Israeli windsurfer Gal Fridman has made Olympic history by winning his country's first gold medal.
Fridman came from behind to win a thrilling competition
He came second in the final race to win a thrilling men's Mistral competition.
"To see our flag and hear our national anthem played at the awards ceremony is a moment we have long been waiting for," said
team manager Gilad Lustig.
In the 12 Olympics since the establishment of Israel, the country's athletes have only won one silver and three bronze medals.
Its Olympic history has been overshadowed by the deaths of 11 Israeli athletes and coaches who were seized by Palestinian militants during the 1972 Games in Munich.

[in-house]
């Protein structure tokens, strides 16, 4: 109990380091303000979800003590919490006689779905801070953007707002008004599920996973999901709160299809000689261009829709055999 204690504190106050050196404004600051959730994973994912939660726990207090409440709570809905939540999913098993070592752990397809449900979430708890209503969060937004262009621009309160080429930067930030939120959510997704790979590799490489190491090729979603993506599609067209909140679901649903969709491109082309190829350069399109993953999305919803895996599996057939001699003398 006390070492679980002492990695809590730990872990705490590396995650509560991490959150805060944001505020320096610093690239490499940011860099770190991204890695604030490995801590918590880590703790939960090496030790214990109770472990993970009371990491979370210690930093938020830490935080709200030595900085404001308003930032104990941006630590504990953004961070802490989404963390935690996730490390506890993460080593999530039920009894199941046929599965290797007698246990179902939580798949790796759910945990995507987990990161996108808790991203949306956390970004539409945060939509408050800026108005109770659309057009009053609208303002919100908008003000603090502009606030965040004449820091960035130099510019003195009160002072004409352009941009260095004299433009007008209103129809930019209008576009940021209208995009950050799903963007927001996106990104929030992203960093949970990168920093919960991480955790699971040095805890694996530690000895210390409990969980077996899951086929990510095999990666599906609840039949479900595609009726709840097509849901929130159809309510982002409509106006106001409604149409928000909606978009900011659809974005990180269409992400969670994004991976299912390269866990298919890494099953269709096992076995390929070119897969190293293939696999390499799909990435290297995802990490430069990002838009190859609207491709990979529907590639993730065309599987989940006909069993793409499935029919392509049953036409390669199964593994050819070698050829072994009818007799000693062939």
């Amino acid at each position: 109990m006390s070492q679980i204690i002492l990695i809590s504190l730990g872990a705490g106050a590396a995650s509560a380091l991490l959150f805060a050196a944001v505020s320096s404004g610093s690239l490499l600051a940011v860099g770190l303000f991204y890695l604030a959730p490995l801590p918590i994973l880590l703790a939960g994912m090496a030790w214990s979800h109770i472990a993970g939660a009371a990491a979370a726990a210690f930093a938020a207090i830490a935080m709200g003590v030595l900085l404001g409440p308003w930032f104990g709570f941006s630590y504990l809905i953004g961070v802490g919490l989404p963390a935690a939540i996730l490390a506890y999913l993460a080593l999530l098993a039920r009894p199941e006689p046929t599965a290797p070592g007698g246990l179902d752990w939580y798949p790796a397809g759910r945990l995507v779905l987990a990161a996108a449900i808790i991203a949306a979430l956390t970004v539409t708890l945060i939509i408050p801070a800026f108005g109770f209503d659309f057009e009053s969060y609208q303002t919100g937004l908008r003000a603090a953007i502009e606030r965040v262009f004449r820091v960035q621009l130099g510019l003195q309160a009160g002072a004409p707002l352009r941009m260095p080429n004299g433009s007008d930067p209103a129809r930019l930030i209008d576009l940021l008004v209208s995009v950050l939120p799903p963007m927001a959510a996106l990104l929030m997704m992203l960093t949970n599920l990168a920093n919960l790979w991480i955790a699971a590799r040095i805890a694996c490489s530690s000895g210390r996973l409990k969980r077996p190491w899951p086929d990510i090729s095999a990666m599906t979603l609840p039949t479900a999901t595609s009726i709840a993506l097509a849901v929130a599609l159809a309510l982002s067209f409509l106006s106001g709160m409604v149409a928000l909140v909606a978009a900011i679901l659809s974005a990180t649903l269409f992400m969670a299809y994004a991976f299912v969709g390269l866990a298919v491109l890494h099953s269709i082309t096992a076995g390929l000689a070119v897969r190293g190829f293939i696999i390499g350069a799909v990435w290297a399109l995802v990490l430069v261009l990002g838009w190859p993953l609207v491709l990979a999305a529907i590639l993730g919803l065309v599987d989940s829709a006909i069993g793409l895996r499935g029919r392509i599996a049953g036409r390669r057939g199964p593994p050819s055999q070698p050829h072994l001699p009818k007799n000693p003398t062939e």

"I simply felt a whole country standing behind me, pushing me. I never felt such a thing," Fridman said on Israeli Army Radio.
Local TV stations interrupted programmes to show Fridman crossing the finish line, and then wrapping himself the blue and white Israeli flag as he came out of the water.
In a statement to Reuters news agency, Mr Lustig called Fridman Israel's "greatest athlete".
"For us this is a dream come true, something we have been dreaming about since our first Olympics in 1952," he said.
Israeli President Moshe Katsav congratulated the athlete in a telephone call broadcast live on Army Radio. He said all Israel was excited by the victory.
Later, 28-year-old windsurfer said he dedicated his victory to the 11 victims of Munich.
"When I get home I will go to the memorial place for them
and show them the gold medal," he said.
"I'm sure they're watching us," he said. "And I'm sure their families in Israel will be really happy."
Fridman's victory came after Ricardo Santos of Brazil, the leader through 10 races, finished 17th in the 11th and final stage.
Nikolaos Kaklamanakis of Greece took the silver medal and Nick Dempsey of Great Britain won bronze.